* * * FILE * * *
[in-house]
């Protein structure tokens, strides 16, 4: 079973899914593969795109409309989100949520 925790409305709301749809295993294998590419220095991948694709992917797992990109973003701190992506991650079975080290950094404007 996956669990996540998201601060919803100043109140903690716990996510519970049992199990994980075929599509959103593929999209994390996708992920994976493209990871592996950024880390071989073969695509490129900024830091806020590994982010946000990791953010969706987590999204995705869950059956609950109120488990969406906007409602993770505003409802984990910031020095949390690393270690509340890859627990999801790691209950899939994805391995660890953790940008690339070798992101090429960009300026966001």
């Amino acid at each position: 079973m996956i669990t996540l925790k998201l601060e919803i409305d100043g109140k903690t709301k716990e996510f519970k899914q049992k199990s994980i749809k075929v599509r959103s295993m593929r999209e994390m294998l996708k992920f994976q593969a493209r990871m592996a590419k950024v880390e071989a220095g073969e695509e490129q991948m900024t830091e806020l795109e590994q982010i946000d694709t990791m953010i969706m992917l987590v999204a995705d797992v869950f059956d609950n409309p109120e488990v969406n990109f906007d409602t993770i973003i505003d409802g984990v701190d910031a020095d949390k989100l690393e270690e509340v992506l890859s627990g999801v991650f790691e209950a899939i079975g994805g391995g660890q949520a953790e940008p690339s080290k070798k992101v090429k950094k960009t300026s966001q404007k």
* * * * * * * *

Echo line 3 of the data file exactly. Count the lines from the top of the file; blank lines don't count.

């Amino acid at each position: 079973m996956i669990t996540l925790k998201l601060e919803i409305d100043g109140k903690t709301k716990e996510f519970k899914q049992k199990s994980i749809k075929v599509r959103s295993m593929r999209e994390m294998l996708k992920f994976q593969a493209r990871m592996a590419k950024v880390e071989a220095g073969e695509e490129q991948m900024t830091e806020l795109e590994q982010i946000d694709t990791m953010i969706m992917l987590v999204a995705d797992v869950f059956d609950n409309p109120e488990v969406n990109f906007d409602t993770i973003i505003d409802g984990v701190d910031a020095d949390k989100l690393e270690e509340v992506l890859s627990g999801v991650f790691e209950a899939i079975g994805g391995g660890q949520a953790e940008p690339s080290k070798k992101v090429k950094k960009t300026s966001q404007k």